Sorry for the lag between posts. I’ve been focused on the following:
1. Learning how to make After Gadget more accessible and then going back to revise all previous pages and posts to get them up to scratch. (Almost, but not quite done. I should be done when the next “real” blog goes up.)
P.S. Even if you have not received a complaint about your blog’s inaccessibility, please do not assume it works for everyone. For example, I haven’t had any complaints about After Gadget, but I’ve learned some ways to improve it.
Personally, I flee many a website or blog because it’s not accessible to me, without ever telling the webmaster or blogger that there are problems. Aside from it being a pain in the butt to constantly fight for access, it’s not alway even possible if you can’t access the site to begin with. Stepping off my (fragrance-free) soap box now.
2. Sleeping. You know, it turns out that sleep really can be excellent. I don’t think I’ll make it into a lifestyle or anything, but now and again, it’s very refreshing. I recommend it.
3. Puppy preparations!
A. Which puppy?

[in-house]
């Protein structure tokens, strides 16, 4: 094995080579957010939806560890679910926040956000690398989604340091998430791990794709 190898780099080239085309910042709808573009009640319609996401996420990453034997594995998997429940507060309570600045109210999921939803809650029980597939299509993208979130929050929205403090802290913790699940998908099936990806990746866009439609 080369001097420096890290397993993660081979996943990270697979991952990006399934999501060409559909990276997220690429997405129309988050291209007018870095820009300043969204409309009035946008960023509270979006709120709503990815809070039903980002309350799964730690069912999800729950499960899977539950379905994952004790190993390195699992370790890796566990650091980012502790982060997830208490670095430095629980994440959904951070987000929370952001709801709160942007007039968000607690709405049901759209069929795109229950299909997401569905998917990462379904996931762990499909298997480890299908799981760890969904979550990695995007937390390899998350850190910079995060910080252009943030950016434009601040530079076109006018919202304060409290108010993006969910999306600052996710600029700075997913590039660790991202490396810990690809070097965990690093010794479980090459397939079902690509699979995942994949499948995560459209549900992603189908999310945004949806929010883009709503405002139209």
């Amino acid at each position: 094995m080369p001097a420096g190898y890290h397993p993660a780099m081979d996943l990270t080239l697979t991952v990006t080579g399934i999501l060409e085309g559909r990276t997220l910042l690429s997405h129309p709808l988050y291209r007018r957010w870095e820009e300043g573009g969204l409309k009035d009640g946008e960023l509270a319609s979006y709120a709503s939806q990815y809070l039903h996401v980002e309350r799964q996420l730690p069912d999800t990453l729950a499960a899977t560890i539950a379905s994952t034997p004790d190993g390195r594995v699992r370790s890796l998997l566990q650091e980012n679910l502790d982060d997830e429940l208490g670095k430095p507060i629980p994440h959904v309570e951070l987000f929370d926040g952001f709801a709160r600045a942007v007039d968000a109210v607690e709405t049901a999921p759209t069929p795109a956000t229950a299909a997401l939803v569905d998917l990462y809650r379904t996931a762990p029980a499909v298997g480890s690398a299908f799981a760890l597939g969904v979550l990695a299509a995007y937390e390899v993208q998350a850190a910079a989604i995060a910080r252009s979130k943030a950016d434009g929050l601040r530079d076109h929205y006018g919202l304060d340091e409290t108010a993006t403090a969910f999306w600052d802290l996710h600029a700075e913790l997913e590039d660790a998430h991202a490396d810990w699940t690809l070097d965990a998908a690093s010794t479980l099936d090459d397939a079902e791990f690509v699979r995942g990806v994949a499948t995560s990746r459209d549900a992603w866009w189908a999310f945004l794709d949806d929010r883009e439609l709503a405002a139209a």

The breeder has narrowed it down to two boys as the best candidates for what I’m seeking in a future SD. (The latest puppy photos are at legacybouviers.com, an inaccessible site. Click on “New Arrivals.”) They sound unbelievably adorable and sweet. They both love to be held, and you can pick them up and rub their bellies and paws, and they just go limp! Isn’t that the best? And, although they like to play, they are good at settling down and are super mellow, which I need, because when we are aren’t training or working or exercising, we will be resting a lot. They also are curious and bold, but not overly obnoxious. Of course, it’s still too soon to tell. The final decision won’t be made until formal temperament testing is done between weeks seven and eight.
B. How to get the puppy here?
I’ve been working on getting Monsieur le Petit Chien here. I’ve decided to book flights for Betsy to fly in, pick up the puppy, and fly back. I have not booked a flight in fifteen years, if that, and never before booked a pup as “carry on,” so I’m a bit nervous about making it work out. Anyone with experience in this, feel free to post suggestions or soothing remarks and encouragements.